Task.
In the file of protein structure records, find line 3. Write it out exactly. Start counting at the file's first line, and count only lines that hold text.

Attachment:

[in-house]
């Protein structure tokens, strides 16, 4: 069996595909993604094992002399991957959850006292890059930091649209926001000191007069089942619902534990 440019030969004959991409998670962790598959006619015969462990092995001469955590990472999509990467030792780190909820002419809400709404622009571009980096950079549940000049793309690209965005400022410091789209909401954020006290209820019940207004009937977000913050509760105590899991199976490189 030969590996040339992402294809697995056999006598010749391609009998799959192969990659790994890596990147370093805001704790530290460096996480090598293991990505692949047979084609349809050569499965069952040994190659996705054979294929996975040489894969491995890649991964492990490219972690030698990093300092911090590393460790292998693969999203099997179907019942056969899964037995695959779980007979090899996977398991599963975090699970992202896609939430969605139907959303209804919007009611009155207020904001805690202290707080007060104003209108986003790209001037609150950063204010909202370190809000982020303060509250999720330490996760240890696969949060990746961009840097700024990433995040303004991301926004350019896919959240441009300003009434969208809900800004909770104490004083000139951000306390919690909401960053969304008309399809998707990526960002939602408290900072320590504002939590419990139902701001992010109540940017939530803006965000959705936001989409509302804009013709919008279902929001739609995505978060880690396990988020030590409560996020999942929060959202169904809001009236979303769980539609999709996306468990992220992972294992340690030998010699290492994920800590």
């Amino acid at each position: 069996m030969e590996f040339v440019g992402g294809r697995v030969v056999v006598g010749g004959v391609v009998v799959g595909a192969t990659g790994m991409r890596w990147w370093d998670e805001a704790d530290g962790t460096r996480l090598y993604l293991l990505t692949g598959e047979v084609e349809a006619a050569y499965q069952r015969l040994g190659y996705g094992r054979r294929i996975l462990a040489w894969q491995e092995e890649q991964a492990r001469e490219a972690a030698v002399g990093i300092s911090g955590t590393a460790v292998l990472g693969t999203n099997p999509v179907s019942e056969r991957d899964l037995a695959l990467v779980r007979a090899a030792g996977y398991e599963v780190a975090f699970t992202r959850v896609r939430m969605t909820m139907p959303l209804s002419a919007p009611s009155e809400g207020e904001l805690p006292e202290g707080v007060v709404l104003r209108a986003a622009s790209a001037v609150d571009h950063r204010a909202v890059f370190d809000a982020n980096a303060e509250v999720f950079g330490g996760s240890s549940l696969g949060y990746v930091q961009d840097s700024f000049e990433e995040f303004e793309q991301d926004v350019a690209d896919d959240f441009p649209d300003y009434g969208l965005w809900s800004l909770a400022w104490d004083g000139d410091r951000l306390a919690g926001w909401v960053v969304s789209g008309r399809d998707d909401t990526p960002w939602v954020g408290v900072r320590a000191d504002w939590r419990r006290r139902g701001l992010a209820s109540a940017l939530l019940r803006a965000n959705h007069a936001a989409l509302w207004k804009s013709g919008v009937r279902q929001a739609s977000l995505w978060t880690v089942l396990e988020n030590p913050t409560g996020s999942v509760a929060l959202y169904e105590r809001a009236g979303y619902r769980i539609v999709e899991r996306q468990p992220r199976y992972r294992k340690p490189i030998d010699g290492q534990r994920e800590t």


């Amino acid at each position: 069996m030969e590996f040339v440019g992402g294809r697995v030969v056999v006598g010749g004959v391609v009998v799959g595909a192969t990659g790994m991409r890596w990147w370093d998670e805001a704790d530290g962790t460096r996480l090598y993604l293991l990505t692949g598959e047979v084609e349809a006619a050569y499965q069952r015969l040994g190659y996705g094992r054979r294929i996975l462990a040489w894969q491995e092995e890649q991964a492990r001469e490219a972690a030698v002399g990093i300092s911090g955590t590393a460790v292998l990472g693969t999203n099997p999509v179907s019942e056969r991957d899964l037995a695959l990467v779980r007979a090899a030792g996977y398991e599963v780190a975090f699970t992202r959850v896609r939430m969605t909820m139907p959303l209804s002419a919007p009611s009155e809400g207020e904001l805690p006292e202290g707080v007060v709404l104003r209108a986003a622009s790209a001037v609150d571009h950063r204010a909202v890059f370190d809000a982020n980096a303060e509250v999720f950079g330490g996760s240890s549940l696969g949060y990746v930091q961009d840097s700024f000049e990433e995040f303004e793309q991301d926004v350019a690209d896919d959240f441009p649209d300003y009434g969208l965005w809900s800004l909770a400022w104490d004083g000139d410091r951000l306390a919690g926001w909401v960053v969304s789209g008309r399809d998707d909401t990526p960002w939602v954020g408290v900072r320590a000191d504002w939590r419990r006290r139902g701001l992010a209820s109540a940017l939530l019940r803006a965000n959705h007069a936001a989409l509302w207004k804009s013709g919008v009937r279902q929001a739609s977000l995505w978060t880690v089942l396990e988020n030590p913050t409560g996020s999942v509760a929060l959202y169904e105590r809001a009236g979303y619902r769980i539609v999709e899991r996306q468990p992220r199976y992972r294992k340690p490189i030998d010699g290492q534990r994920e800590t």